Feeling connected to my body is not limited to sex. Sometimes it’s a massage. Sometimes it’s hanging out with my friends and holding their hands while we drink wine, kiss, hug, and flirt.

Restoring myself in this way has become so important that I actually put self-care time on my color-coded calendar. (It gets the honor of being purple.) Self-care is in the mix with my meetings and appointments because it’s just as—if not more—important. If I look at my week ahead and see no purple blocks, I make it a point to change that.

4. I learned to establish firm boundaries.

From a young age, I was taught that my body didn’t fully belong to me. (As are many of us.) Sometimes I had to kiss and hug relatives when I didn’t want to. On the playground, little boys would grab at me, and adults would say, “That’s how you know they like you.” I felt resigned to the fact that others could do what they wanted to my body, and I should stay quiet to avoid “making a fuss.”

This thinking persisted for years. One day in college, a guy in class with me started rubbing my leg under the table. I couldn’t move or say anything because I still didn’t feel in charge of my own body.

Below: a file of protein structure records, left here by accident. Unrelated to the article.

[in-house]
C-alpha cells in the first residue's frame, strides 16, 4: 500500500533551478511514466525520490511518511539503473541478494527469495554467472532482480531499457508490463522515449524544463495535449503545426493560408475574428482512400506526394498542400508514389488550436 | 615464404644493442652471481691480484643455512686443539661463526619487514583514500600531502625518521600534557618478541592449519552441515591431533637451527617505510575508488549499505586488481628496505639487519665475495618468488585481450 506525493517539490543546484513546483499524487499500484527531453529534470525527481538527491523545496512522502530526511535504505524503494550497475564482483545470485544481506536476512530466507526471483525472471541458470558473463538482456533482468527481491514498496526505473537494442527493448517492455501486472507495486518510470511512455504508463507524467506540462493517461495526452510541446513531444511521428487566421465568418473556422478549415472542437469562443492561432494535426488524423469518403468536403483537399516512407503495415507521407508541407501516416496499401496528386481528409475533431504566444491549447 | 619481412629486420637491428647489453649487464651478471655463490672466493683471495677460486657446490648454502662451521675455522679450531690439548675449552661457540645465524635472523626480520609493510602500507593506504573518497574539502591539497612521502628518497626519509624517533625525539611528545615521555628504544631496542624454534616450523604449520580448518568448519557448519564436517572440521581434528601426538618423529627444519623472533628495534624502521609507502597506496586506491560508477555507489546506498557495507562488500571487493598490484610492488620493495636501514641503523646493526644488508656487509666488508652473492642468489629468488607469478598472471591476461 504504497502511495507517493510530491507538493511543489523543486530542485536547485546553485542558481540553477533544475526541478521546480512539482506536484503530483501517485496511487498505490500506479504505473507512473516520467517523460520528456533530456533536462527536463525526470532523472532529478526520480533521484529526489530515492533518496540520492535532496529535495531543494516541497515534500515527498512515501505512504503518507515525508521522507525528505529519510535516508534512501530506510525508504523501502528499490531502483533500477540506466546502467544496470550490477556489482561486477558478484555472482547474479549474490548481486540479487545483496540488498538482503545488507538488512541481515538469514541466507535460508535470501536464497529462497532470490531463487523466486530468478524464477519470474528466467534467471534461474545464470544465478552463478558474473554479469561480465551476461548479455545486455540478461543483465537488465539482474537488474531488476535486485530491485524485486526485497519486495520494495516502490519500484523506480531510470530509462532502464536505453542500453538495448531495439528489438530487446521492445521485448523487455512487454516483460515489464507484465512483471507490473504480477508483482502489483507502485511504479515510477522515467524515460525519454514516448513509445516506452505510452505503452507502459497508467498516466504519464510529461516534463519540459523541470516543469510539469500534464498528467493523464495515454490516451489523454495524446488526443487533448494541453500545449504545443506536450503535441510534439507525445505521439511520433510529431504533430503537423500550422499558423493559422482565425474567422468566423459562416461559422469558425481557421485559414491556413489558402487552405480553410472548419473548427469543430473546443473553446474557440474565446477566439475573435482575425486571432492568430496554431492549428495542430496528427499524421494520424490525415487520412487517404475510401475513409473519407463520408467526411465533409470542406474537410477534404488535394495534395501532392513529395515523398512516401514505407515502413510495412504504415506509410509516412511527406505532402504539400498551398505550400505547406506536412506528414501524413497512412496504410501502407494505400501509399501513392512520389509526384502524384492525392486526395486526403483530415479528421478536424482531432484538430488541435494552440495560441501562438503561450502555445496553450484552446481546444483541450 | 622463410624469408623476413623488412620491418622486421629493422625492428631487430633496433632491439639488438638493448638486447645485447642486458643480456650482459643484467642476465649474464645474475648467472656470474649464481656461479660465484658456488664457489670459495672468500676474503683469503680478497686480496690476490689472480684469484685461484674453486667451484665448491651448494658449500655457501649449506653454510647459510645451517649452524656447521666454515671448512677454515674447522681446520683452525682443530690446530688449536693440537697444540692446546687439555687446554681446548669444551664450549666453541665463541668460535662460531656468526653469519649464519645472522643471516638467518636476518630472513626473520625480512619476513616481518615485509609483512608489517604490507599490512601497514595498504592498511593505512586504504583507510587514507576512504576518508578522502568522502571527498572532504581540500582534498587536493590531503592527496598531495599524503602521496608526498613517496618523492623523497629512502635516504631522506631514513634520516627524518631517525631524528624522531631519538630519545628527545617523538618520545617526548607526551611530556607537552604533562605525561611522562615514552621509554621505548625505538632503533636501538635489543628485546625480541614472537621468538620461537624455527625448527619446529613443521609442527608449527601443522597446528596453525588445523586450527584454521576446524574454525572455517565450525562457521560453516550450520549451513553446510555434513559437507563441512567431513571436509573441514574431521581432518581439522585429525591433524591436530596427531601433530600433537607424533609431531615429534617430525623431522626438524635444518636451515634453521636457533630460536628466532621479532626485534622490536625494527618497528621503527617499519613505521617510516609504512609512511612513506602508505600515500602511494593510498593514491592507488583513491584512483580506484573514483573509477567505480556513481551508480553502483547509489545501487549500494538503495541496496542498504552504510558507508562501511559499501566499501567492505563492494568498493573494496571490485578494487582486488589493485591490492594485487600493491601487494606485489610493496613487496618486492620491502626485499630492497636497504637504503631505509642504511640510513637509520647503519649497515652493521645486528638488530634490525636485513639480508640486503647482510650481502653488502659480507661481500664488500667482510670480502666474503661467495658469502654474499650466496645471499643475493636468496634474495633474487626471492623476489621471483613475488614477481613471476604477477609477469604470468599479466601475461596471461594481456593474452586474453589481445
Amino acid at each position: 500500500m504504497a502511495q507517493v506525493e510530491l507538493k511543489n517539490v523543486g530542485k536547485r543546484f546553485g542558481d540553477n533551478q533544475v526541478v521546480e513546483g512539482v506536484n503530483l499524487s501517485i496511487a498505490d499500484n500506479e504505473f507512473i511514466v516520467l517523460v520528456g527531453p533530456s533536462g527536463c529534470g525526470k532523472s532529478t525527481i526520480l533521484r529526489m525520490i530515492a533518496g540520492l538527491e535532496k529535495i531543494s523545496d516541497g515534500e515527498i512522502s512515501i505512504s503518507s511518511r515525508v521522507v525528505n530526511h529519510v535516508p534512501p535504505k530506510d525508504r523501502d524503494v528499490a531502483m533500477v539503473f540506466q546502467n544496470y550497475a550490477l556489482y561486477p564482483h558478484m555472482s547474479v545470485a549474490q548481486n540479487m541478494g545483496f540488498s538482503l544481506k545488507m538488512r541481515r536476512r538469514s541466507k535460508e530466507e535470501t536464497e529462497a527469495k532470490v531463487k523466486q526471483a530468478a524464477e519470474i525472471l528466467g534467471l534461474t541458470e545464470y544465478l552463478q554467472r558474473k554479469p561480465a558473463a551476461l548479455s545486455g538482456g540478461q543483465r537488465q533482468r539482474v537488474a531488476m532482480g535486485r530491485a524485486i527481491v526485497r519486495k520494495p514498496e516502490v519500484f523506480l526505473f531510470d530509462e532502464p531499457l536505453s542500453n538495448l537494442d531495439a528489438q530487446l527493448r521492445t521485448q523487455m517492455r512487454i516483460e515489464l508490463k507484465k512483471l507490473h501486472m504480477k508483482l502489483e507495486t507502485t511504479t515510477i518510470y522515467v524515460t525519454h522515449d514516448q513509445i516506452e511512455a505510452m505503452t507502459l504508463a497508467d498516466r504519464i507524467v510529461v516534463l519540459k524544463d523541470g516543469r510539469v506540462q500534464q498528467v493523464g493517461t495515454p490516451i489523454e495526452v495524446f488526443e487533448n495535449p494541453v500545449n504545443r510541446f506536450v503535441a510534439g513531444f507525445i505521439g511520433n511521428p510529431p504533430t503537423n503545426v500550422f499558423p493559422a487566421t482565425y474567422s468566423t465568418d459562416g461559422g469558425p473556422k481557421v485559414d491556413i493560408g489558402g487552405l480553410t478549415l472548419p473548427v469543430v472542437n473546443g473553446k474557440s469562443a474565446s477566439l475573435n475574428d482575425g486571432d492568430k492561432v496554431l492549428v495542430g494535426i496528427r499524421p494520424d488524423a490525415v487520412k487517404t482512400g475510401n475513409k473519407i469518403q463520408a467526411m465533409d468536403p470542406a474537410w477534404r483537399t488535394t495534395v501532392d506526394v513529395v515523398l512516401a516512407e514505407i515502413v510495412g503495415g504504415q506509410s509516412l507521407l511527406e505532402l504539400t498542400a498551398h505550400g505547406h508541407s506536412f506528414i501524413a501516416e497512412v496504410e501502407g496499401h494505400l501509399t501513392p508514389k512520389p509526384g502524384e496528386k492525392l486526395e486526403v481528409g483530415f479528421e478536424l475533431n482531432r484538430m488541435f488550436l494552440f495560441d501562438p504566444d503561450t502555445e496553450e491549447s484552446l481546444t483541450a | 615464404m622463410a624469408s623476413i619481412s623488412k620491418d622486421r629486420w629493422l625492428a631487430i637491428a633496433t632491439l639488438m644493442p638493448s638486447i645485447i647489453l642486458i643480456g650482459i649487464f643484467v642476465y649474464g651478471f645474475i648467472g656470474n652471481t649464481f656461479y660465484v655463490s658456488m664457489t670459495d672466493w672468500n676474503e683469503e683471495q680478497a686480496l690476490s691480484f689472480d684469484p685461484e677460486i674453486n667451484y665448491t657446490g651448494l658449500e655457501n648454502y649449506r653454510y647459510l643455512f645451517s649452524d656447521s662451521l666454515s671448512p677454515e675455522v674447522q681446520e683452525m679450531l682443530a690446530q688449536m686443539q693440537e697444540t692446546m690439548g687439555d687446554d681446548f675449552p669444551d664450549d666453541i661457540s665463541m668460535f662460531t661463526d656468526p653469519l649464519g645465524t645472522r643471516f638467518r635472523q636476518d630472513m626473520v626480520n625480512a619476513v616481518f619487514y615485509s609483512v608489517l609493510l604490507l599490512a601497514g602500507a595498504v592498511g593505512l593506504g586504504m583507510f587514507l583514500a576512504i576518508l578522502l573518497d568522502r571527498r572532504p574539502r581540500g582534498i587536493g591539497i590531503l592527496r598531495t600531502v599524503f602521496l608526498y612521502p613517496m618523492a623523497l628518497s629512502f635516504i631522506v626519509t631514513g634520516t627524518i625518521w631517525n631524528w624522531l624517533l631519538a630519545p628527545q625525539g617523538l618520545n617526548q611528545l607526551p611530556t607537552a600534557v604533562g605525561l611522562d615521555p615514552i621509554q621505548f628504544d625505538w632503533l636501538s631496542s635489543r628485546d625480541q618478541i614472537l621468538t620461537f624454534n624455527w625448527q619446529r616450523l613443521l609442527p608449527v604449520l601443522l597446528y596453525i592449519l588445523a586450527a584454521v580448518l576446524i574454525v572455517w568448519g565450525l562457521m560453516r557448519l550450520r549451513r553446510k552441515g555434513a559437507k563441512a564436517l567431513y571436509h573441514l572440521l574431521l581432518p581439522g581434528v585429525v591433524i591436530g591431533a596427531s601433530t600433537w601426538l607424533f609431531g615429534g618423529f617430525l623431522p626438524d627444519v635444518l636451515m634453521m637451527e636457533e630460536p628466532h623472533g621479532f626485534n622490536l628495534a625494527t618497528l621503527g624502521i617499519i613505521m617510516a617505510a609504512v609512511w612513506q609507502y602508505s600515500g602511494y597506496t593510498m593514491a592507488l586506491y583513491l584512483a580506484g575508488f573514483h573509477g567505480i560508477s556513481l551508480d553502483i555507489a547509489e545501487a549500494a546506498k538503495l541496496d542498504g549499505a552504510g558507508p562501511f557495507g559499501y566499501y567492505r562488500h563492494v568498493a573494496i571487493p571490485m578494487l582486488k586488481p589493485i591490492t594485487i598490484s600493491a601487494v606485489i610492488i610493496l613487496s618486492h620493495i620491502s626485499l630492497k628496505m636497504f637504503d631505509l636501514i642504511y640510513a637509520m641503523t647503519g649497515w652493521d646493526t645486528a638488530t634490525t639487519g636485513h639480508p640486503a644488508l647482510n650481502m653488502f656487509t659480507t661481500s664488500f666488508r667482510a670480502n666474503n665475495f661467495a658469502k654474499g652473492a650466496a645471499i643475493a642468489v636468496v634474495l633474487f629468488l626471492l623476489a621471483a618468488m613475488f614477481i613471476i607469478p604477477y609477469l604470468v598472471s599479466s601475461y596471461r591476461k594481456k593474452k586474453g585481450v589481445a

I started to unlearn these lessons through kink and role playing. A Kink 101 class taught me that nothing sexual should happen without discussing boundaries and consent. I also realized that “bottoms” (submissive people) are often viewed as the ones actually “in charge” because they can slow down or completely stop a situation with a safeword.

Meditating on these concepts helped me see how much of my sex life was spent going along with other people’s desires, following scripts I saw in movies and porn, and how little I was focusing on what I wanted. It took years of practice and overcoming occasional discomfort, but now I only have the sex that I want to have, and I stop sex that doesn’t feel good.

This sense of control transferred to my career. I’ve realized that, ultimately, I get to choose how I spend my time. (Granted, this is a privilege that I have due to my being an entrepreneur.) I swiftly decline opportunities that aren’t aligned with my goals, often leave draining events or meetings to take care of myself, and generally feel more empowered and less complacent about how I spend my time and energy.

5. I stopped caring about looking stupid.

Sex is a great chance to practice getting out of your head and seeing what happens when you do something “silly” without judging yourself. When I first tried to explore dirty talk and role play, I struggled with this big time. I wasn’t naturally excited about trying to say sexy things or pretend to be someone else, so I felt dumb when I tried. Then I decided to view it as a game of improv. That got me out of my “this is dumb” thought patterns, and I found myself surprisingly turned on.